“Lean In” author Sheryl Sandberg tells tech gathering the stakes are high.
Sheryl Sandberg likes to ask a question when she speaks publicly, and she uses it to illustrate the gender bias she believes is laced through career and life in America and the world.
“For the men who are here, please raise your hand if you’ve been told you’re too aggressive at work,” she told a crowd of mostly technology-industry women in Minneapolis on Wednesday.
Very few men ever raise their hands on that question, said Sandberg, the Facebook executive who sparked a nationwide discussion of gender and careers with the March release of her bestselling book “Lean In.”
But when she asked how many women had been accused of excessive aggression, hundreds of hands shot up.
“That’s true all over the world,” Sandberg said. “Everywhere in the world, we expect men to be leaders, to make decisions. Everywhere in the world, we expect women to speak when spoken to, to not be as strong, to give to others.”
Sandberg was in downtown Minneapolis for the Grace Hopper Celebration of Women in Computing, which has attracted 4,600 people from around the country and runs through Saturday.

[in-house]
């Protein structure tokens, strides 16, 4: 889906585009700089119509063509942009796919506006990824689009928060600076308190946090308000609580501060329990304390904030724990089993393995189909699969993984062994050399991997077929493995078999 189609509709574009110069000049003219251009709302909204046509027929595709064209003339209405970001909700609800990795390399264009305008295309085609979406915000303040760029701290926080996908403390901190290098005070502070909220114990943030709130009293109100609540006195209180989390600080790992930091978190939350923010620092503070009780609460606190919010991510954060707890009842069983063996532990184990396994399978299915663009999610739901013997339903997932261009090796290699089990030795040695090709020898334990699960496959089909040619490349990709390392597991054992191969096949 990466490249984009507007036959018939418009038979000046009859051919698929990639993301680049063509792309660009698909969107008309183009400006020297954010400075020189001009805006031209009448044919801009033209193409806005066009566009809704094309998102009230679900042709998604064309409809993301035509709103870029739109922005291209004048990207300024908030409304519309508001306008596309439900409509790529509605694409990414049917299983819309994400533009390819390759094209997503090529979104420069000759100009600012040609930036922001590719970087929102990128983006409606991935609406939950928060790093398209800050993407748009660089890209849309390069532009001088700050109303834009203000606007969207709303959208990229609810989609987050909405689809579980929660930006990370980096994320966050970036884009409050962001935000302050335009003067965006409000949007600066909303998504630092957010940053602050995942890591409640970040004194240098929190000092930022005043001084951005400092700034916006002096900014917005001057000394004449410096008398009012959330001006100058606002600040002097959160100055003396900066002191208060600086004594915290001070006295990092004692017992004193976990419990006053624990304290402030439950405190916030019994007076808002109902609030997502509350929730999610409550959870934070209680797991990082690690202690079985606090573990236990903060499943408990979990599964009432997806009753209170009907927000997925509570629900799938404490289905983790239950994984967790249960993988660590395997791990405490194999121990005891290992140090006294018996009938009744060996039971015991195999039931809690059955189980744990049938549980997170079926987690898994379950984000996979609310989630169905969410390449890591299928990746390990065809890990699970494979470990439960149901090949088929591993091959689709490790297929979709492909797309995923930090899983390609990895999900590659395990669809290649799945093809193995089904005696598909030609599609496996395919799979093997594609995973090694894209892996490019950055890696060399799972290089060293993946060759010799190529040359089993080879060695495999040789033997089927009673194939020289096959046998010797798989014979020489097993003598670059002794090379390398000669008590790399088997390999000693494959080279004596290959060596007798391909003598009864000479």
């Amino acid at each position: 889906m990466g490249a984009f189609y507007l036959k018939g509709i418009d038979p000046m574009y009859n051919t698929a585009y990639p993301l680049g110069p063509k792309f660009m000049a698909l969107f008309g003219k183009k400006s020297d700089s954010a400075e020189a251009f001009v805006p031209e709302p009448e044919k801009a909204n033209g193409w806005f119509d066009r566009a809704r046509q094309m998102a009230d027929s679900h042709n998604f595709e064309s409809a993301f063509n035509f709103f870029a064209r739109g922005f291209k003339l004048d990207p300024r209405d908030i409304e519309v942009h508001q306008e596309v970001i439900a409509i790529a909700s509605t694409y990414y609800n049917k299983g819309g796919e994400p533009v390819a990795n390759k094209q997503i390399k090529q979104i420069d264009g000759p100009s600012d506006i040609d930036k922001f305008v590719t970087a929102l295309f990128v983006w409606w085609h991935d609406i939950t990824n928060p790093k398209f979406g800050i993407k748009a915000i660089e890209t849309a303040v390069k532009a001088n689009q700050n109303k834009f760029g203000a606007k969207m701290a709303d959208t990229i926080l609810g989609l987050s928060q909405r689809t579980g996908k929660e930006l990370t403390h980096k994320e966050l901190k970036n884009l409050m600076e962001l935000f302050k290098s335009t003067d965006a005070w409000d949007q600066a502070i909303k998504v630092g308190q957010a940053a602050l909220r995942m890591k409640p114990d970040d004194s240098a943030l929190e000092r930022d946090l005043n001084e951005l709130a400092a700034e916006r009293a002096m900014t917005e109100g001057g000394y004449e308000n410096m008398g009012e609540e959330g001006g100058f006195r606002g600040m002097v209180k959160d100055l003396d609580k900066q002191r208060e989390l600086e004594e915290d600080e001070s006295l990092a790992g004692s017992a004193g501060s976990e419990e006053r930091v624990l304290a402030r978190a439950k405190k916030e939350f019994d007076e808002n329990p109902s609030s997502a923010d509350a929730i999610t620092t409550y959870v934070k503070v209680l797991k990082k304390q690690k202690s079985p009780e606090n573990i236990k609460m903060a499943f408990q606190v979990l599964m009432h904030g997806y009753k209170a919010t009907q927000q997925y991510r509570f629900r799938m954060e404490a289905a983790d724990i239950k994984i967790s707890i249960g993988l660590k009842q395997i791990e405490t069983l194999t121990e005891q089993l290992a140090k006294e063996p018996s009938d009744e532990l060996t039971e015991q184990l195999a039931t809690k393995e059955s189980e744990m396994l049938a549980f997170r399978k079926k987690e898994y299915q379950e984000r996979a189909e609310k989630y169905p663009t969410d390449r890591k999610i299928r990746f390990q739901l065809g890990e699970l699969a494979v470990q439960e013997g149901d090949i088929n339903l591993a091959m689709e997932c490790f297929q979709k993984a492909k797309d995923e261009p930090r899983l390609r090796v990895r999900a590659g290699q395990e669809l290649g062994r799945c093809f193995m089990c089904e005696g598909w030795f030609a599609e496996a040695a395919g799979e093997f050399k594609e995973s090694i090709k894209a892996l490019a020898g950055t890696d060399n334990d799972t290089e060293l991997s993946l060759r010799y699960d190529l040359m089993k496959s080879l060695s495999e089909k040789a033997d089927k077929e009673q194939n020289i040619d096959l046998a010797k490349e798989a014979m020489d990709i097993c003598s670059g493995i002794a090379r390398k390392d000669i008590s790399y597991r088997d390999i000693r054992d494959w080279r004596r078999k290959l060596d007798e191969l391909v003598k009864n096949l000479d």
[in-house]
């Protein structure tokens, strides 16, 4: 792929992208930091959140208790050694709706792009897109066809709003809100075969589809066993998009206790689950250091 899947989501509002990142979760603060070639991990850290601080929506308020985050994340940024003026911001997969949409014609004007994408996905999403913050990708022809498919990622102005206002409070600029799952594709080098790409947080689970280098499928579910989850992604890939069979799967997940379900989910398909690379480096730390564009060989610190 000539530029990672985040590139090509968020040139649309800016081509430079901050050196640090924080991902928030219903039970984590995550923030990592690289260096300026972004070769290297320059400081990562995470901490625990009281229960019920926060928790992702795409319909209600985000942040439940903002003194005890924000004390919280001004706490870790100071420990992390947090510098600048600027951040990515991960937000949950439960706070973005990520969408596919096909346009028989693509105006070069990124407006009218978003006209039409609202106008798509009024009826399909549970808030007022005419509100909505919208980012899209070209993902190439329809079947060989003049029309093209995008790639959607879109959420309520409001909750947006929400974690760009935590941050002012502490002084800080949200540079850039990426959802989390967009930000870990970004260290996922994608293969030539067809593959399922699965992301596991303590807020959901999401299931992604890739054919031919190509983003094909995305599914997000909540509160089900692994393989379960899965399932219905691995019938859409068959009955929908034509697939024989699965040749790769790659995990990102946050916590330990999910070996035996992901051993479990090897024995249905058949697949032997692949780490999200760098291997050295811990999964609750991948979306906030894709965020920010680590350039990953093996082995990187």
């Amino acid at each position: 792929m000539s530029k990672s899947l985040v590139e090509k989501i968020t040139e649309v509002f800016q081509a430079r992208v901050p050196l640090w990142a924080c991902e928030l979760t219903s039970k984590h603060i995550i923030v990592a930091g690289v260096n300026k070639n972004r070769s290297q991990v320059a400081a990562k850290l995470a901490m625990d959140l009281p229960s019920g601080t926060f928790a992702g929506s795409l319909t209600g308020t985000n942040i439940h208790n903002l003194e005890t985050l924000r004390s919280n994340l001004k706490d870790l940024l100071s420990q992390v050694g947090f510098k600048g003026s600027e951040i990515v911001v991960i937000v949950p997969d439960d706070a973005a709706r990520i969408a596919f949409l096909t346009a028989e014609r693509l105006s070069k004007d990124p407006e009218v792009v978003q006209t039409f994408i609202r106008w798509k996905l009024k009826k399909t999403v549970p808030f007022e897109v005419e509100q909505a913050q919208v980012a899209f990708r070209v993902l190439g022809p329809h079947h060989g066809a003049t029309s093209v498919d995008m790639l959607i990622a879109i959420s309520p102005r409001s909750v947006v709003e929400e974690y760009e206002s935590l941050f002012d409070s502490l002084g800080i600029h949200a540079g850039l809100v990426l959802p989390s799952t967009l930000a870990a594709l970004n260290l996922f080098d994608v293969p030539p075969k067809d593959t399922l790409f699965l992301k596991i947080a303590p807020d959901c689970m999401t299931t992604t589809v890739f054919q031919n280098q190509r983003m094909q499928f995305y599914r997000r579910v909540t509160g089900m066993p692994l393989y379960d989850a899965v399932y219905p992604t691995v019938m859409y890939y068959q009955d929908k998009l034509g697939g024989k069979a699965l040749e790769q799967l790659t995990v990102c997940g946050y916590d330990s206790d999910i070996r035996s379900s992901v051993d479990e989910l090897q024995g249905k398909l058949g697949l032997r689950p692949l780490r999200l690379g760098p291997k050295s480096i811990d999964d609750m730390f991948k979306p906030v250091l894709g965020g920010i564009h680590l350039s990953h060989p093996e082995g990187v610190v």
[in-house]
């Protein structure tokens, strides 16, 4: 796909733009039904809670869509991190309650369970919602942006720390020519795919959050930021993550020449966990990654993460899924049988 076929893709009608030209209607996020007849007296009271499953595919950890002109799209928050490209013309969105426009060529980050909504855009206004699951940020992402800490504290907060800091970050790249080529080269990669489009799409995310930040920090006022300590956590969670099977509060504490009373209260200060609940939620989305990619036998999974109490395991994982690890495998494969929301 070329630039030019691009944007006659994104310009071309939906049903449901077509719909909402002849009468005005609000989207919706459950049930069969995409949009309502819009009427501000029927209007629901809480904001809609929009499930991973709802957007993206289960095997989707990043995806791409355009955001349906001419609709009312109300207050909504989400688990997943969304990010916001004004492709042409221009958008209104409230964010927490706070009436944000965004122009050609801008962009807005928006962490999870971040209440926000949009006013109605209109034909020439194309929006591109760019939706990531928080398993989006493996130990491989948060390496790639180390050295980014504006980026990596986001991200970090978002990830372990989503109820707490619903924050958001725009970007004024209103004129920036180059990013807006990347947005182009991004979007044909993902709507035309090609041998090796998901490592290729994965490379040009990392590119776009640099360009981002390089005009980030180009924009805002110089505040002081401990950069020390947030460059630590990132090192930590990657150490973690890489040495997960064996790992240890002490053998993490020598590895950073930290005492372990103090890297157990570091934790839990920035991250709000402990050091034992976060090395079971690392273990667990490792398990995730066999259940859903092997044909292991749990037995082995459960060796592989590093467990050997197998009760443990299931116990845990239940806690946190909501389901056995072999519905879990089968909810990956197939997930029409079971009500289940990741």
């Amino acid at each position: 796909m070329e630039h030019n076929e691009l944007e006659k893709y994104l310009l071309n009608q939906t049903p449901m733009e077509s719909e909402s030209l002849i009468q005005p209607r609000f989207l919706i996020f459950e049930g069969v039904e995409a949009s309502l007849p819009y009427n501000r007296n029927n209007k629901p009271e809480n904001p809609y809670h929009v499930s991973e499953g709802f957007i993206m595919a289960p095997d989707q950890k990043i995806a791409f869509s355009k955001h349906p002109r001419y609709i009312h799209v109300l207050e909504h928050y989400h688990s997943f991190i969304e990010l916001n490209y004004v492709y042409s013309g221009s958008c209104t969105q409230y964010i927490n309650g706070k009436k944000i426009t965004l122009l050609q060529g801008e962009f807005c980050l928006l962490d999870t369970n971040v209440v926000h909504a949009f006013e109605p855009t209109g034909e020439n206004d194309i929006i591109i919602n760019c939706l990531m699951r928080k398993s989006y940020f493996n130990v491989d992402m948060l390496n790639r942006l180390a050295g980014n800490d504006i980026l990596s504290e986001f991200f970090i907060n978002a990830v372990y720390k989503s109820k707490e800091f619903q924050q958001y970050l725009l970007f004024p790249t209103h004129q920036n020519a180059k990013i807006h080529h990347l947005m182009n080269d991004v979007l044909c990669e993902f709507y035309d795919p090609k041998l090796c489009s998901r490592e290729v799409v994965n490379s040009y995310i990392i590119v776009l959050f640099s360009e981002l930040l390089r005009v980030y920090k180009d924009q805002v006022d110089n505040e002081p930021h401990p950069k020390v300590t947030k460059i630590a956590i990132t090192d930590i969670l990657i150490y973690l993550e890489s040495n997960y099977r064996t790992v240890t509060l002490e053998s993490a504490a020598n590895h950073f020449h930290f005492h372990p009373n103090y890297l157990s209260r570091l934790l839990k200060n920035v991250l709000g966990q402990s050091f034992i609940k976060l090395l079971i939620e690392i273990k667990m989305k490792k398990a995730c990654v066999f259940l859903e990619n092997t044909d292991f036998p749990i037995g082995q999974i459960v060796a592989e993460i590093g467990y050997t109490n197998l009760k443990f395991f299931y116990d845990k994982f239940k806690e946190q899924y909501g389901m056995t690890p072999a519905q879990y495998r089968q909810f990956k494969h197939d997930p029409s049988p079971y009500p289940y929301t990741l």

A who’s who of tech world
Representatives from such companies as Google, Amazon and Microsoft are attending, and the conference has a who’s who of corporate sponsors. Attendees include 1,600 college students, nearly all of them women looking to network and propel their careers in technology.
Held in a different city each year, the event was founded in 1994 and named after early computer scientist and Navy Rear Adm. Grace Hopper, who among other things helped lay the groundwork for COBOL, a programming language still in use today.
But Sandberg said the progress of women in business, and particularly in technology, has flatlined. Men are more often rewarded for showing initiative, she said, women more often subtly punished.
Both are guilty of harboring this bias, and the problem is powerfully self-perpetuating, said the author of “Lean In: Women, Work and the Will to Lead,” who has since launched a campaign encouraging women to be more ambitious and assertive.
Men run 95 percent of the big companies in the world, Sandberg said, and men hold three-quarters of the jobs in computing and information technology.
Meanwhile, women too often hold back. They underestimate themselves, she said, don’t ask for promotions as readily, don’t push for raises and, in technology, there is simply not enough female participation.
“I don’t think that’s OK,” Sandberg said. “I think we can and will do better when we use the full talents of our population in every industry, in the technical industries that are so critical to our future.”
High-tech has high stakes
Sandberg sat for a keynote conversation with conference co-founder Telle Whitney and Maria Klawe, president of Harvey Mudd College in California.
While the number of jobs that require high-tech skills has grown dramatically over the past few decades, the share of women preparing for those jobs has plummeted. Thirty-seven percent of computing degrees went to women in 1985, compared with 18 percent in 2009, according to the National Center for Women and Information Technology.